Nice to Have? The Trouble with Engagement
It’s not about measurement - it’s about insight
Large parts of the UK workforce remain disengaged at work despite years of effort by HR departments to improve engagement scores.
The CIPD’s Employee Outlook Survey shows that only 6% more employees responded positively to the statement
This organisation really inspires the very best in me in the way of job performance” than those that responded negatively.
As businesses keep functioning in spite this (making profits, delivering customer service, increasing their market share), employee engagement may be perceived as a ‘nice to have’ rather than a ‘must have’.
However, Kenexa suggests that a 0.25-point increase in engagement is linked to a 1.2-point increase in economic growth. It names an example in the banking industry in which an increase in the level of employee engagement cascaded into a 6% improvement in sales relative to target.
To assume that engagement is just a ‘nice to have’ is foolhardy.
Being engaged vs doing engagement
So why are HR efforts failing to produce a significant upward swing in engagement?
Firstly, are we measuring and testing the right things?
Secondly, are we driving insight from the things we are measuring in a way that allows us to take action?
Professor Katie Truss (see the CIPDs Future of Engagement Thought Piece Collection) argues that academics have primarily focused on the psychological state of engagement (being engaged) while practitioners focus on engagement as an approach to managing the workforce (doing engagement). Peter Cheese provides a useful way of aligning these two perspectives:
Even though managers and leaders cannot directly control the engagement of others, how they behave, the work environment they create, the support and encouragement they give to their teams and the trust they engender are clearly all critical.
Gallup’s Q12 measure of engagement, the template on which so many of today’s surveys are based, reflects these issues and is concerned with aspects of employment which have the capacity to make employees feel engaged or disengaged. They also demonstrate a link between their 12 questions and employee and workgroup performance.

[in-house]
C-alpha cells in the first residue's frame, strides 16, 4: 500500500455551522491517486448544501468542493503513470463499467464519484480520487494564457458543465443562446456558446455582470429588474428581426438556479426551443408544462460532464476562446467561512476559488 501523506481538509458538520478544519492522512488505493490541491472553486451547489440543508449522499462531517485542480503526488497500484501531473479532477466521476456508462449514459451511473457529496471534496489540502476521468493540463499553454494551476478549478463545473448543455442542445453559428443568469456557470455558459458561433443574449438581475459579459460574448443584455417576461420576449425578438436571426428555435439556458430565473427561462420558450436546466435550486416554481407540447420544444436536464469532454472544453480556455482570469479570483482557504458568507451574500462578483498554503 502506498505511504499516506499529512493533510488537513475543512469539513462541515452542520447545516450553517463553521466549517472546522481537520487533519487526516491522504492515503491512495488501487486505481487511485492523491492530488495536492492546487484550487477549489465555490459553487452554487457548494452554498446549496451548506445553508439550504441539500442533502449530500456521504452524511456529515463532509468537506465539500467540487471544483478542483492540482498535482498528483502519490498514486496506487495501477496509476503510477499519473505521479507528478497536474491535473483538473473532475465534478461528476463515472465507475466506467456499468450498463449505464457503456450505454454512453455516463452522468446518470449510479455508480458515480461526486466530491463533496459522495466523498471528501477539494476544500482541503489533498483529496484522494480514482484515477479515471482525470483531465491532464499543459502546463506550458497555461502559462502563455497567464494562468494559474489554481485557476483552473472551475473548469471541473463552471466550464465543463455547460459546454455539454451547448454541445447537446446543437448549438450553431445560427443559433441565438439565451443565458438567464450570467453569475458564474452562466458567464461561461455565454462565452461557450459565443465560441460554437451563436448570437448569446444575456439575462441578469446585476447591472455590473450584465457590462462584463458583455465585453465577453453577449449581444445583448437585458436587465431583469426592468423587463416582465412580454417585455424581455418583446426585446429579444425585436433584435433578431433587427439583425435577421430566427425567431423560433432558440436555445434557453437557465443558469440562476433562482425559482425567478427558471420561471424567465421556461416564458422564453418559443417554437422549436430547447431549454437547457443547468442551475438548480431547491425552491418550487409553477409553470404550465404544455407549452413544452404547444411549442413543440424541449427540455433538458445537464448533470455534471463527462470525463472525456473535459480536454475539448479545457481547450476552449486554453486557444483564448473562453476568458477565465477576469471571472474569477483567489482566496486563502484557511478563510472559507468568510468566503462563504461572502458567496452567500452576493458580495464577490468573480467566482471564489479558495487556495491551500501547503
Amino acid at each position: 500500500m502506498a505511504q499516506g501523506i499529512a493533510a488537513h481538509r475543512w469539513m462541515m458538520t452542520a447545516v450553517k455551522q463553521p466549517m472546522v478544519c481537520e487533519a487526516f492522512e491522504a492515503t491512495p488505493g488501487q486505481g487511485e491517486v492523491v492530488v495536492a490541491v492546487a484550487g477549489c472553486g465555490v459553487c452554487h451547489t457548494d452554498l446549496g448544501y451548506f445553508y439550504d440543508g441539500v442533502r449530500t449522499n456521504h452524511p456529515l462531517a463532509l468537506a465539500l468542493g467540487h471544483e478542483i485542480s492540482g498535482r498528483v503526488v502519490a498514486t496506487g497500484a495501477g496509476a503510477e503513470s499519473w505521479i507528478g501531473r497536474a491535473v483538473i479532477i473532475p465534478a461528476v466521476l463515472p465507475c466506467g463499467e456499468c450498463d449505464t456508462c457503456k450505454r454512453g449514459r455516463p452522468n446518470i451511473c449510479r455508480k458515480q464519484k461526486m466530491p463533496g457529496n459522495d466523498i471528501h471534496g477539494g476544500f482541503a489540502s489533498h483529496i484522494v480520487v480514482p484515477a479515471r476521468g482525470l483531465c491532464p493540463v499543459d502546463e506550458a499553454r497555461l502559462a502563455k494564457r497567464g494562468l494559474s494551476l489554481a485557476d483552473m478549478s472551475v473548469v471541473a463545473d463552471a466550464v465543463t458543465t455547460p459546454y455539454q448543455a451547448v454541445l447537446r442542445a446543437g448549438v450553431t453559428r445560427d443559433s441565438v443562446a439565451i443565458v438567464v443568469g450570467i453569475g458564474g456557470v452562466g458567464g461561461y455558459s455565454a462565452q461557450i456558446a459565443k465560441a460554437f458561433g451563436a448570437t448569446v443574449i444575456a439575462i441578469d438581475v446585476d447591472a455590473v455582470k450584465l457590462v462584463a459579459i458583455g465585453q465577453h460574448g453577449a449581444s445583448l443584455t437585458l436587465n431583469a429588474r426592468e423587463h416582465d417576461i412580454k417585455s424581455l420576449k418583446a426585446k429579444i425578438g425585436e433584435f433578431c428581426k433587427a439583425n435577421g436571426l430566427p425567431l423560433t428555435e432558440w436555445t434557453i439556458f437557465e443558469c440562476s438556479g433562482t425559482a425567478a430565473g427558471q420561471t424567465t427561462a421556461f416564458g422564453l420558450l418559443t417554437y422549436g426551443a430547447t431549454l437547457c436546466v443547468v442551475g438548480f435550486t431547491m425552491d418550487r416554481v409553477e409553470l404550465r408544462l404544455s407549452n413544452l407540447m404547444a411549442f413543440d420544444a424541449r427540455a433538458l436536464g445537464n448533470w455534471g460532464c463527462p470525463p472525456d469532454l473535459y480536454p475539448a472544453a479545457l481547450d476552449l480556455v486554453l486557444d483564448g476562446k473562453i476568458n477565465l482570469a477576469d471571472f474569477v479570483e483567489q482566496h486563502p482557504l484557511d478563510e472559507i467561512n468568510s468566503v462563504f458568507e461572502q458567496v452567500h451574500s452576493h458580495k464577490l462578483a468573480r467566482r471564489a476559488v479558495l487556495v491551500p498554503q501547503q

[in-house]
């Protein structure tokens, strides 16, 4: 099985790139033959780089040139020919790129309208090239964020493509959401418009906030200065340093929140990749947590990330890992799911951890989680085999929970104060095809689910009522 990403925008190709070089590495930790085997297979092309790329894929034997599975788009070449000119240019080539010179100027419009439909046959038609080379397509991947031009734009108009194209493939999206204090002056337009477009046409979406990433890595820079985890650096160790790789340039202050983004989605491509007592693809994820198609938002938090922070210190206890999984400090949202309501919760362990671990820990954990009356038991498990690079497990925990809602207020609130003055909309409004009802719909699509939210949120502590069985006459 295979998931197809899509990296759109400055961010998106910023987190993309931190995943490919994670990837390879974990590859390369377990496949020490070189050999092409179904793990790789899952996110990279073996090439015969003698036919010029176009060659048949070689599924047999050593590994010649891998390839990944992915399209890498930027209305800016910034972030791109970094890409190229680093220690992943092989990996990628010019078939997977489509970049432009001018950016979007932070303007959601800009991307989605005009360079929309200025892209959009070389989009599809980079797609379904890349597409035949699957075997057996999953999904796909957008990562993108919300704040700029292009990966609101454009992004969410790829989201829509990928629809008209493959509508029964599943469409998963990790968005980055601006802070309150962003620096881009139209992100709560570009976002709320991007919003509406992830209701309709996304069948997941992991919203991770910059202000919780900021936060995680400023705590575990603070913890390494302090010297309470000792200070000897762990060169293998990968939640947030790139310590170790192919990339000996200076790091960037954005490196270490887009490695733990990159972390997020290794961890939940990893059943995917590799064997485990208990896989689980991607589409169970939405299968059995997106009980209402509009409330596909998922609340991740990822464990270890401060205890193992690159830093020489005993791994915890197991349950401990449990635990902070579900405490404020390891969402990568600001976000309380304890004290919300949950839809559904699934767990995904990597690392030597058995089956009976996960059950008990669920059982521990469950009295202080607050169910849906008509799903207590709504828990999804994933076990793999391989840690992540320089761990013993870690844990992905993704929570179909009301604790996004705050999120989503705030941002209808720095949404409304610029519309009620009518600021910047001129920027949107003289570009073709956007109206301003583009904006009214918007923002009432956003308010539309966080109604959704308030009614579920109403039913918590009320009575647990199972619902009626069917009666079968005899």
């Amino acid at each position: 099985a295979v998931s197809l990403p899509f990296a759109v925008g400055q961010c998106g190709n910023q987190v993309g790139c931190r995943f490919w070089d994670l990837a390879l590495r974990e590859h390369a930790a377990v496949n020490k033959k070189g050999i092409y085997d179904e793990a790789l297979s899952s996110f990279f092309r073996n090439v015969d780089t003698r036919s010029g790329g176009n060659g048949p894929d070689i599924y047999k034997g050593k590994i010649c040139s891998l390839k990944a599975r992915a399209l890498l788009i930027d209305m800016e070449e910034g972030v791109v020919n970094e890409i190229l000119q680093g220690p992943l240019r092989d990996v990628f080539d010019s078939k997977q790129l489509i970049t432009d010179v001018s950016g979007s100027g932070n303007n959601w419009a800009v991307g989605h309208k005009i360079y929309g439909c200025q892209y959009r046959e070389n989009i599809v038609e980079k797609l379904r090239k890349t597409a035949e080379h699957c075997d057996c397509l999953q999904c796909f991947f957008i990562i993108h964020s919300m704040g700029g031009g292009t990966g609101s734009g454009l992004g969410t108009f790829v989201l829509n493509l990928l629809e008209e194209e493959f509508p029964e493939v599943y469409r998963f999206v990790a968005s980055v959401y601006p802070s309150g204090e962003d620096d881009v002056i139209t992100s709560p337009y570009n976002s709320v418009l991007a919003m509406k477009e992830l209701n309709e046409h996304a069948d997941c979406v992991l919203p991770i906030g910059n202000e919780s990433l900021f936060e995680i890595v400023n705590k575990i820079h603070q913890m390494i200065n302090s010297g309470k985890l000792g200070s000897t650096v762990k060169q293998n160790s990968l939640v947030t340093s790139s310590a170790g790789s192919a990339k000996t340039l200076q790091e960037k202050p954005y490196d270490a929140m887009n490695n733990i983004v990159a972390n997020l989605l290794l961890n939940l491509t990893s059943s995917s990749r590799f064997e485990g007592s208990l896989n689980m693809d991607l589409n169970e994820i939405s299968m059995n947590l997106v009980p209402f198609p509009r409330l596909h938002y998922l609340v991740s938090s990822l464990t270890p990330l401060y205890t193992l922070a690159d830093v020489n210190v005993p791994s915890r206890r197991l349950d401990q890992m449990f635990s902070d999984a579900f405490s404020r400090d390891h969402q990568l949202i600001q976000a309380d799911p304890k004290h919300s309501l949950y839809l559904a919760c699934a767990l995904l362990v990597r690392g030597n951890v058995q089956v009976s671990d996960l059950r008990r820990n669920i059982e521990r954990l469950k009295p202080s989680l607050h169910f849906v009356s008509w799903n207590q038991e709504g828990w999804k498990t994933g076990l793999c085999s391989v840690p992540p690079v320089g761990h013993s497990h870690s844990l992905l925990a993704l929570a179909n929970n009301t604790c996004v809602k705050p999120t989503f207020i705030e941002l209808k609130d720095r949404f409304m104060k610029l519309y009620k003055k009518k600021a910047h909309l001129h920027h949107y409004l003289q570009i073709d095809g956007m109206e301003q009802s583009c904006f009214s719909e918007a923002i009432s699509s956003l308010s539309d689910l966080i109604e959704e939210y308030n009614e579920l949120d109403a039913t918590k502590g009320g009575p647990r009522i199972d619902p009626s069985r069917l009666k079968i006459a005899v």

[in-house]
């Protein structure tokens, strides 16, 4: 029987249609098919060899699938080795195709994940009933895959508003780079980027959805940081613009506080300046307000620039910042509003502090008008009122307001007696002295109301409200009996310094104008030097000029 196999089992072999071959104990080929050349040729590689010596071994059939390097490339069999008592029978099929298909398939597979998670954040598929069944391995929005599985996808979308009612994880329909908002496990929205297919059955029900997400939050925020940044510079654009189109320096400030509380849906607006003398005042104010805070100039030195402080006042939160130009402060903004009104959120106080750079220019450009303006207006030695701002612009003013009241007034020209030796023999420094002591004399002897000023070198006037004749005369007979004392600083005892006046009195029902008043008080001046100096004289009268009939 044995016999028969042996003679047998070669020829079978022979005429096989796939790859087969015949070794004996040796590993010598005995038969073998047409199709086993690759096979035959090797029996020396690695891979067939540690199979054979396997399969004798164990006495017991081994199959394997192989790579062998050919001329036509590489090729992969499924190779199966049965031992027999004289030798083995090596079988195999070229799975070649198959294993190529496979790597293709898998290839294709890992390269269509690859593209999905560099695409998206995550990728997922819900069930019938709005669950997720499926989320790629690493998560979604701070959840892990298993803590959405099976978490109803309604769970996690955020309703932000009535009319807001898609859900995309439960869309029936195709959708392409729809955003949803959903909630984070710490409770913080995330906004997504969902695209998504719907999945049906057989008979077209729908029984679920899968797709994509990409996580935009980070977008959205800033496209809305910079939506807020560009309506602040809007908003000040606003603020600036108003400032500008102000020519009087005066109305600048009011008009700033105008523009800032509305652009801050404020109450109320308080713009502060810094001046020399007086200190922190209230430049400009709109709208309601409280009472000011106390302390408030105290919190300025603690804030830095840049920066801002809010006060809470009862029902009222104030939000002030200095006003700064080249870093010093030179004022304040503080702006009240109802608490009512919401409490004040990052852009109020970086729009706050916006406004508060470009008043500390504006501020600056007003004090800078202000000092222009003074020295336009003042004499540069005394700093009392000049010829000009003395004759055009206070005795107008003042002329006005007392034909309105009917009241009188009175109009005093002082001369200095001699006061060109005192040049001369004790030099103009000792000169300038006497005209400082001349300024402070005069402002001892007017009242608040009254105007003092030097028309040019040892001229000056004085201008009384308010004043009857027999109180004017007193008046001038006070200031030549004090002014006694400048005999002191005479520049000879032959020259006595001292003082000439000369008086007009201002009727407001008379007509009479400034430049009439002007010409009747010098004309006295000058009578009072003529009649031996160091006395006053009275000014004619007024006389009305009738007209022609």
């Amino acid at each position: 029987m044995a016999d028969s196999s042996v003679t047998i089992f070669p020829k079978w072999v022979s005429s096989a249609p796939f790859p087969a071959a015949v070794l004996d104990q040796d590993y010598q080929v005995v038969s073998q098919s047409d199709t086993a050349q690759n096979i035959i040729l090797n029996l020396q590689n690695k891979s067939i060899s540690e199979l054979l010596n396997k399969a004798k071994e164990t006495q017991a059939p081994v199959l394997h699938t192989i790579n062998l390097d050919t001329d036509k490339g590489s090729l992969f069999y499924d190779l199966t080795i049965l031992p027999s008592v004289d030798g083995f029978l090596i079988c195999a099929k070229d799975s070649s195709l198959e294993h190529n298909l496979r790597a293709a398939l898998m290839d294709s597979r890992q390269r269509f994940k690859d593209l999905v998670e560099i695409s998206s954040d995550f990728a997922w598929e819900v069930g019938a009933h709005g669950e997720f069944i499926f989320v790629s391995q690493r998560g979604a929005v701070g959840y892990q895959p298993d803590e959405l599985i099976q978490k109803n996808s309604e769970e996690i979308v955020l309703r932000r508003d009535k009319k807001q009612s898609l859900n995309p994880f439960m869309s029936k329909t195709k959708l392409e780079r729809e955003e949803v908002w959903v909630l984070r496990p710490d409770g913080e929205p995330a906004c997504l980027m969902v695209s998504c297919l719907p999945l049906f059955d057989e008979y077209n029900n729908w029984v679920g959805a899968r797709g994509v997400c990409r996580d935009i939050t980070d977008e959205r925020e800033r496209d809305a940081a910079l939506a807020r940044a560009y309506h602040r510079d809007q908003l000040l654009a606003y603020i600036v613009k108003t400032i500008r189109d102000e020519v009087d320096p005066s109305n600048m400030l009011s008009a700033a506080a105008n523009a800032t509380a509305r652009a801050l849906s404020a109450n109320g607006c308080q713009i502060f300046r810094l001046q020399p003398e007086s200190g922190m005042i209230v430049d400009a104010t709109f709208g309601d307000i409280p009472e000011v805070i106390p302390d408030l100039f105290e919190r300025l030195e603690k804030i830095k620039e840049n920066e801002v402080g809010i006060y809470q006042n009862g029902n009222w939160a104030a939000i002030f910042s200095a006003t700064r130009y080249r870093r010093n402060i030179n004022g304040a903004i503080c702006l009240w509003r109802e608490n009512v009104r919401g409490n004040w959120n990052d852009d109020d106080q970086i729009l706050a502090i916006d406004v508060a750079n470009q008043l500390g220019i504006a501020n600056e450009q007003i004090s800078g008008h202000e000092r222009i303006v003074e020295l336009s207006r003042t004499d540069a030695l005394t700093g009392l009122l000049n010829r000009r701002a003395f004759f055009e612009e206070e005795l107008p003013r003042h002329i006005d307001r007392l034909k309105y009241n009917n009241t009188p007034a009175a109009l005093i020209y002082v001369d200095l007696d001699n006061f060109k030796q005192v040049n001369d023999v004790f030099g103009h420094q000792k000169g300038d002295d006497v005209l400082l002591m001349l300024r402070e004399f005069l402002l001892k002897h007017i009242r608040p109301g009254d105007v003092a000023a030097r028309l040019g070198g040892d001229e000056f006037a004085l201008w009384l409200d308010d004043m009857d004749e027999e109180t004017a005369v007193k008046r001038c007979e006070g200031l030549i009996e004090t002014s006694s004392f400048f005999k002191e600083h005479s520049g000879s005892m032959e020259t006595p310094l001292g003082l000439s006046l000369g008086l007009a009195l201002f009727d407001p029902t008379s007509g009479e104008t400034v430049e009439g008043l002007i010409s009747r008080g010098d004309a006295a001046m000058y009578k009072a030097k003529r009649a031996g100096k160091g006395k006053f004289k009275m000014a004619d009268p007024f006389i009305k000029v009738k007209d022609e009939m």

But are these the right things to measure in all organisations?
Question or theme selection typically comes from analyses which have sought to identify key drivers of engagement. Towers Watson suggests they are leadership, goals and objectives, workload and work/life, image and empowerment.
Deloitte’s model suggests meaningful work, hands-on management, positive work environment, growth opportunities and trust in leadership. But are the same measures relevant for every business?
Professor Paul Sparrow has long argued that the ‘recipe’ for linking engagement to organisational performance cannot be copied across sectors or groups of employees because what engages one group of employees might not engage another. So how are organisations meant to know which set of criteria to choose?
All too often reporting on engagement surveys focuses on analysing data in isolation: determining on which dimensions the organisation is performing well, understanding differences by department, and exploring which factors have the most impact on the engagement score.
This might tell us how well the organisation is doing things to make employees feel engaged but it won’t challenge whether these are the right things to be doing in the first place. Equally it won’t tell you anything about the psyche of different groups or individuals.
Ultimately, it only really measures the relationship between what the organisation thinks is impacting on engagement and an artificial construct – the engagement score itself.
It misses what is really interesting: how well is engagement correlated with profitability, ROI, net promoter score, customer service, individual performance? How does it relate to employee turnover and absence? Which aspects of engagement are specifically linked with different aspects of performance and which engage some groups more than others?
In other words, without factoring in other business metrics into the analysis the ability to determine what really matters to the organisation is lost.
Meaningful for HR
By extending the analysis of survey outputs employers can start to truly understand the relationship between engagement and business performance, and to understand which engagement factors influence positive outcomes, and which appear to make little contribution. This means the organisation can refine and develop future iterations of the survey to focus more on the things that really matter.
HR will be better prepared to answer important business questions: what business factors contribute most to retention of HiPos? What factors contribute most to staff absence? What factors might we need to address to improve net promoter scores? What contributes most to customer service excellence?
By taking an approach that always links engagement with business performance we can start to understand which factors are important to test, and to develop surveys over time as our insight and understanding of engagement grows.